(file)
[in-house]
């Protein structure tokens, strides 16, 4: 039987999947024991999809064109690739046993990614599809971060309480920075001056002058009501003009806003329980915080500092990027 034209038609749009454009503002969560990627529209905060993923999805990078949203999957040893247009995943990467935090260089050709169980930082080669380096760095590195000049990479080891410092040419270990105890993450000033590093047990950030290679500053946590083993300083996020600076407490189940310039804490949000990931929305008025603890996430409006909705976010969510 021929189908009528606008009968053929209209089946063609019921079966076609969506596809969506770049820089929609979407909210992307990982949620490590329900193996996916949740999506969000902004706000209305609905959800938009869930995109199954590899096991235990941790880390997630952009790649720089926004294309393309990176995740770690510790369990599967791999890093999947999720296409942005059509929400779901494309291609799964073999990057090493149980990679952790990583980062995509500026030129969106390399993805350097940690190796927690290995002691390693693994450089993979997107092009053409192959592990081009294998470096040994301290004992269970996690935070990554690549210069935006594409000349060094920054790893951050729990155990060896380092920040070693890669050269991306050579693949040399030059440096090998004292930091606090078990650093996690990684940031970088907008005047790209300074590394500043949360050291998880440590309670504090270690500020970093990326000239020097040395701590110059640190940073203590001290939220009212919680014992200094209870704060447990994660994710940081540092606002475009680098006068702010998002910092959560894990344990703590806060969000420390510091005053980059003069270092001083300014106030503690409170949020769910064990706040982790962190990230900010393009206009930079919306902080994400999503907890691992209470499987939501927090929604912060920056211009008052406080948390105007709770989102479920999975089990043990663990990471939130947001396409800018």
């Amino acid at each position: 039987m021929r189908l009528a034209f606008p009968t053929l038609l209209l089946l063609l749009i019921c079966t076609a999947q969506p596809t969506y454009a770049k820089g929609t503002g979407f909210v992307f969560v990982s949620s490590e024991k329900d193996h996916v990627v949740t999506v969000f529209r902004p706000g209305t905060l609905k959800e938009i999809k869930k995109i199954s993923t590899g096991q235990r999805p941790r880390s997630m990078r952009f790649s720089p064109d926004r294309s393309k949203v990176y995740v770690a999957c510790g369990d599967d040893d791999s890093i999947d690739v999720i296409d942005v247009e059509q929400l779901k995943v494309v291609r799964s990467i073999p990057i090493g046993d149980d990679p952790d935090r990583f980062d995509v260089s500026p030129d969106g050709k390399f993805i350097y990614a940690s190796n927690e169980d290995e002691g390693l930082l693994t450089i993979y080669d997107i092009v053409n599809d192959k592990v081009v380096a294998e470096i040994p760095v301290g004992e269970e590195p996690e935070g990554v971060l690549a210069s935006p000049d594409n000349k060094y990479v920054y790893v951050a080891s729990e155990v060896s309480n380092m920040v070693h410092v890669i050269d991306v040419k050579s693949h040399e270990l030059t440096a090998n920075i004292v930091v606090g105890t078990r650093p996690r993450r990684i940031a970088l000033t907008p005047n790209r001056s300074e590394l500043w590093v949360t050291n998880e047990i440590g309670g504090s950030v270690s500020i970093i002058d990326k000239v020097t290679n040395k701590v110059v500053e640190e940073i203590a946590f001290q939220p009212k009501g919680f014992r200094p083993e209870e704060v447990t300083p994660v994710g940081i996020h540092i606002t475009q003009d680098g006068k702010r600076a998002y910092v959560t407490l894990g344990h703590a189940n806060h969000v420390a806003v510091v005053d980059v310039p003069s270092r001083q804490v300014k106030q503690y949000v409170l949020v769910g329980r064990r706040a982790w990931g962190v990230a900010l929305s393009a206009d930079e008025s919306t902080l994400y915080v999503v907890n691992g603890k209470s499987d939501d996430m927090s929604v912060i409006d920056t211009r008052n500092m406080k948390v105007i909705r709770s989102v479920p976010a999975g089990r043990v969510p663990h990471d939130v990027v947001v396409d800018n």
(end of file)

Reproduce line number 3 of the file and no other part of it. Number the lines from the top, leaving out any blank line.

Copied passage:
């Amino acid at each position: 039987m021929r189908l009528a034209f606008p009968t053929l038609l209209l089946l063609l749009i019921c079966t076609a999947q969506p596809t969506y454009a770049k820089g929609t503002g979407f909210v992307f969560v990982s949620s490590e024991k329900d193996h996916v990627v949740t999506v969000f529209r902004p706000g209305t905060l609905k959800e938009i999809k869930k995109i199954s993923t590899g096991q235990r999805p941790r880390s997630m990078r952009f790649s720089p064109d926004r294309s393309k949203v990176y995740v770690a999957c510790g369990d599967d040893d791999s890093i999947d690739v999720i296409d942005v247009e059509q929400l779901k995943v494309v291609r799964s990467i073999p990057i090493g046993d149980d990679p952790d935090r990583f980062d995509v260089s500026p030129d969106g050709k390399f993805i350097y990614a940690s190796n927690e169980d290995e002691g390693l930082l693994t450089i993979y080669d997107i092009v053409n599809d192959k592990v081009v380096a294998e470096i040994p760095v301290g004992e269970e590195p996690e935070g990554v971060l690549a210069s935006p000049d594409n000349k060094y990479v920054y790893v951050a080891s729990e155990v060896s309480n380092m920040v070693h410092v890669i050269d991306v040419k050579s693949h040399e270990l030059t440096a090998n920075i004292v930091v606090g105890t078990r650093p996690r993450r990684i940031a970088l000033t907008p005047n790209r001056s300074e590394l500043w590093v949360t050291n998880e047990i440590g309670g504090s950030v270690s500020i970093i002058d990326k000239v020097t290679n040395k701590v110059v500053e640190e940073i203590a946590f001290q939220p009212k009501g919680f014992r200094p083993e209870e704060v447990t300083p994660v994710g940081i996020h540092i606002t475009q003009d680098g006068k702010r600076a998002y910092v959560t407490l894990g344990h703590a189940n806060h969000v420390a806003v510091v005053d980059v310039p003069s270092r001083q804490v300014k106030q503690y949000v409170l949020v769910g329980r064990r706040a982790w990931g962190v990230a900010l929305s393009a206009d930079e008025s919306t902080l994400y915080v999503v907890n691992g603890k209470s499987d939501d996430m927090s929604v912060i409006d920056t211009r008052n500092m406080k948390v105007i909705r709770s989102v479920p976010a999975g089990r043990v969510p663990h990471d939130v990027v947001v396409d800018n």